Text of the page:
Image source: google

After-Effects Of Marriage

The ‘Married‘ label not only amends your current status in the social circle, on Facebook as well as your NIC and passport but like it or lump it, it also brings some eminent changes in your personality, timber, routine, perspective, obsessions, habits and your stance about life.

You have to live by these changes and welcome them with open arms only for your peace of mind embracing a happy living.
The sooner, the better.

Because we girls have been growing up listening to the words “compromise” and “flexible” since I guess, forever?

So what does this label of being ‘married‘ do to you? Let me jot down some.

First and foremost, it changes your “mera” to “hamara”!

Because it’s a journey from mine to ours.
My bedroom, my washroom, my bed, my tv, my light, my pankha, my dressing table, my side lamps, my treadmill, my billi, my chooza (wrong)
Replace ‘my‘ with ‘our‘ and read again!
Perfect now?
It takes a while to get used to it.
I remember soon after getting married I asked my husband to go somewhere to which he said “chalo” and I asked “apki car mein?” He replied “No, hamari car mein!
I felt a lump in my throat right then whispering “Awwww how sweet!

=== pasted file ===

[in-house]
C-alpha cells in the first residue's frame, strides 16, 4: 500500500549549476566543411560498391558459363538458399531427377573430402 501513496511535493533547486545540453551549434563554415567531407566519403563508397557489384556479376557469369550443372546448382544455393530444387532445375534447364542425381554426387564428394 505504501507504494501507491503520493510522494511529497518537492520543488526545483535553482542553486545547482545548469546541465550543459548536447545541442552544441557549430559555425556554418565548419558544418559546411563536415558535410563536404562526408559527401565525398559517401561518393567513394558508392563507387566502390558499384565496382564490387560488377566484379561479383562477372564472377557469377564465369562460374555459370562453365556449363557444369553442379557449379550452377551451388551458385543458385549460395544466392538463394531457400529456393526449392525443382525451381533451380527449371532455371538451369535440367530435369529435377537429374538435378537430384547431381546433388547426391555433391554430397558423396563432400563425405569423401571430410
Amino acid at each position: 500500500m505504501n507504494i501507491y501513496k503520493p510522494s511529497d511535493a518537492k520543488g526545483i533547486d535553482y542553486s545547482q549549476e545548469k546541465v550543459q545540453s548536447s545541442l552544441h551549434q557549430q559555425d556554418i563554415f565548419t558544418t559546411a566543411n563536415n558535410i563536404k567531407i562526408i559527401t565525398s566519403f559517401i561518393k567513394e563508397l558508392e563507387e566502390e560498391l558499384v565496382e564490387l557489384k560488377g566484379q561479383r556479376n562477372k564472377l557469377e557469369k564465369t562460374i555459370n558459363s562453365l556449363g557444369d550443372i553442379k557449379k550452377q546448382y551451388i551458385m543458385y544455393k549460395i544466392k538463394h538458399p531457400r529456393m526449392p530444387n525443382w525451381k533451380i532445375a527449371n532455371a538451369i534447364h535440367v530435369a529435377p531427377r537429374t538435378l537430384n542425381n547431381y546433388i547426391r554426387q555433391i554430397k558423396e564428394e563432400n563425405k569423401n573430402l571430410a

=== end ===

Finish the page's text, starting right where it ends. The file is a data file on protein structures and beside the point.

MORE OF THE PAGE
Image source:Google

2. Your commands become your duties

A sudden realization shakes you from top to bottom. It’s not your Ammi ka ghar anymore where you were the ruling monarch of the kingdom constantly instructing and bribing your siblings to obey if you are the eldest or there are 1 or 2 smaller than you.

Pre-marriage:
Yar pani pila do sawaab kamao”
“Meri Sapphire ki shirt chaiye?”
“Han chaiye”
“Pehle bartan dho do
And as little as screaming your lungs out summoning your siblings and then asking for AC/TV remote that is just across you on the table in the same room.
And also innocently asking your mother about your food choices.
Ammi mere liye bhi do rotiyan bana dein
Ammi aaj nihari bana lein
Post Marriage:
Ammi, kitni rotiyan banani hain?
Sunein, aj kia pakaon?”
What would you like for breakfast?
Also Read: Let’s talk ‘Post Marriage Happiness’

3. You start taking the saying “Sharing is caring” as solemnly as a slate gravestone!

There is nothing you don’t offer to everyone before having it to yourself. Specially that last bite of a Magnum ice-cream or a McDonald’s burger, a Delizia brownie or a Pay To Biryani has possibly escaped your better half’s mouth (fortunately) after at least 5-7 attempts of offering (because puchna farz hai) before ending in yours.